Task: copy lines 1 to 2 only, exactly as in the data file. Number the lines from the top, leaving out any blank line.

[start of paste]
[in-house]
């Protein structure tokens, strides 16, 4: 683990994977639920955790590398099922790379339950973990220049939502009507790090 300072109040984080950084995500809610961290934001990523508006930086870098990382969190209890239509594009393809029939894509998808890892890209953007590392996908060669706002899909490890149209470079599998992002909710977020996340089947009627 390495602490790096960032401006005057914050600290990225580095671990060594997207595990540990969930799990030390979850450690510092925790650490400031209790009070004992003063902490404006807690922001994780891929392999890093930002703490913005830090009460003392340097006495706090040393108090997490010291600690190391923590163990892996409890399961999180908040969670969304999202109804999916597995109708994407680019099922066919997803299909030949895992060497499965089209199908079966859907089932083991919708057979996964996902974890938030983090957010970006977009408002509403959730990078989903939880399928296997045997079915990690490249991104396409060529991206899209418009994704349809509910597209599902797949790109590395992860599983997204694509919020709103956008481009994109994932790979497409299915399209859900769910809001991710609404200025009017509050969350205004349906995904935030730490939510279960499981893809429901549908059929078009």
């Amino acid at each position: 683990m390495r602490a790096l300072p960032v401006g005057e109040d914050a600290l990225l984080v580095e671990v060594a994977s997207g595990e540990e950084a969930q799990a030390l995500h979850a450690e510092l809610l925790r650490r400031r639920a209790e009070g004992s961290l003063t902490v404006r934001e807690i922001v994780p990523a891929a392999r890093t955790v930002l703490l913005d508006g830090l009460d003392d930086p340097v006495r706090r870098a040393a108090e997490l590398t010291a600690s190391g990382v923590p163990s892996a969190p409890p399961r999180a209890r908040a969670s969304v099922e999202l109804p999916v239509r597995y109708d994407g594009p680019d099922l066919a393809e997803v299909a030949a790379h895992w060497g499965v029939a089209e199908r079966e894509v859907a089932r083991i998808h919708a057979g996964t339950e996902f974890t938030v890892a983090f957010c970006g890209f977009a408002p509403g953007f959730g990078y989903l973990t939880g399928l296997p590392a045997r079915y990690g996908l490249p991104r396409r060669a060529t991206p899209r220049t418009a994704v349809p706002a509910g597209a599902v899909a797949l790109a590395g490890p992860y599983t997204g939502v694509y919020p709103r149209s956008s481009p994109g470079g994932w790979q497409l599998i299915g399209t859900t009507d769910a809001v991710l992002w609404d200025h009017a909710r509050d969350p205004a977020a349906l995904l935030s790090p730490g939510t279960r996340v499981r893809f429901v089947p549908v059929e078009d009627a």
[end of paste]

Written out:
[in-house]
């Protein structure tokens, strides 16, 4: 683990994977639920955790590398099922790379339950973990220049939502009507790090 300072109040984080950084995500809610961290934001990523508006930086870098990382969190209890239509594009393809029939894509998808890892890209953007590392996908060669706002899909490890149209470079599998992002909710977020996340089947009627 390495602490790096960032401006005057914050600290990225580095671990060594997207595990540990969930799990030390979850450690510092925790650490400031209790009070004992003063902490404006807690922001994780891929392999890093930002703490913005830090009460003392340097006495706090040393108090997490010291600690190391923590163990892996409890399961999180908040969670969304999202109804999916597995109708994407680019099922066919997803299909030949895992060497499965089209199908079966859907089932083991919708057979996964996902974890938030983090957010970006977009408002509403959730990078989903939880399928296997045997079915990690490249991104396409060529991206899209418009994704349809509910597209599902797949790109590395992860599983997204694509919020709103956008481009994109994932790979497409299915399209859900769910809001991710609404200025009017509050969350205004349906995904935030730490939510279960499981893809429901549908059929078009």